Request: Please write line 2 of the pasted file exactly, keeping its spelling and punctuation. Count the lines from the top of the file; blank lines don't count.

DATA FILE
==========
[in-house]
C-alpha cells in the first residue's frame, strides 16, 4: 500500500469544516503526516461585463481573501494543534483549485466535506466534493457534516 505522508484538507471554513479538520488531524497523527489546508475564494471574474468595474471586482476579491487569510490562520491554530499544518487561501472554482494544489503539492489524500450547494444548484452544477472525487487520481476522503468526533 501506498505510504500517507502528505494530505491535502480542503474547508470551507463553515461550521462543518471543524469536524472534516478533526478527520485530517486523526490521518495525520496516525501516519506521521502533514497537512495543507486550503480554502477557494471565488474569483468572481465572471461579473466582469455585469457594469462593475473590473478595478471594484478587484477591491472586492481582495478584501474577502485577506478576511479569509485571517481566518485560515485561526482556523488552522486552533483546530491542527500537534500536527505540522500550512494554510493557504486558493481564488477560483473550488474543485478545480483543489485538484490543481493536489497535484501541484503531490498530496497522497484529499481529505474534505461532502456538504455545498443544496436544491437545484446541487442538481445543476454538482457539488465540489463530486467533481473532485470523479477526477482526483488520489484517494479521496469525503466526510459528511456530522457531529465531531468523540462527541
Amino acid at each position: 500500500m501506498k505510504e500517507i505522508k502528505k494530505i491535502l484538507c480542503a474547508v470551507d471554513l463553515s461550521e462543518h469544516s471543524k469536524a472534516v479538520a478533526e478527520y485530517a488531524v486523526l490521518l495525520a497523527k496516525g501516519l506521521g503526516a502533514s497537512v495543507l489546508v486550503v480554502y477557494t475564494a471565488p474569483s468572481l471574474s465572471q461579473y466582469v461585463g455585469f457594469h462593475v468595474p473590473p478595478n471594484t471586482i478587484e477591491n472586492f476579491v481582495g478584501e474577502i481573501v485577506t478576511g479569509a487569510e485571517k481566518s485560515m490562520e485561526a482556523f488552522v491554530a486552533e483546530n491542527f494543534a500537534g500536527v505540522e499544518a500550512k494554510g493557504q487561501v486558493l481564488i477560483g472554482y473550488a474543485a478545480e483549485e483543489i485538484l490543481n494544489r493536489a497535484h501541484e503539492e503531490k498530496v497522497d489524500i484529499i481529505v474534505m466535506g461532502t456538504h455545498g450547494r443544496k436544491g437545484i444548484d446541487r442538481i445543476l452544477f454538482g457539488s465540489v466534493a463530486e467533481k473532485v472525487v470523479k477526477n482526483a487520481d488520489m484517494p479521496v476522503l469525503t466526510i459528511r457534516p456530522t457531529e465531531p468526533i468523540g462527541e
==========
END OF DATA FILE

C-alpha cells in the first residue's frame, strides 16, 4: 500500500469544516503526516461585463481573501494543534483549485466535506466534493457534516 505522508484538507471554513479538520488531524497523527489546508475564494471574474468595474471586482476579491487569510490562520491554530499544518487561501472554482494544489503539492489524500450547494444548484452544477472525487487520481476522503468526533 501506498505510504500517507502528505494530505491535502480542503474547508470551507463553515461550521462543518471543524469536524472534516478533526478527520485530517486523526490521518495525520496516525501516519506521521502533514497537512495543507486550503480554502477557494471565488474569483468572481465572471461579473466582469455585469457594469462593475473590473478595478471594484478587484477591491472586492481582495478584501474577502485577506478576511479569509485571517481566518485560515485561526482556523488552522486552533483546530491542527500537534500536527505540522500550512494554510493557504486558493481564488477560483473550488474543485478545480483543489485538484490543481493536489497535484501541484503531490498530496497522497484529499481529505474534505461532502456538504455545498443544496436544491437545484446541487442538481445543476454538482457539488465540489463530486467533481473532485470523479477526477482526483488520489484517494479521496469525503466526510459528511456530522457531529465531531468523540462527541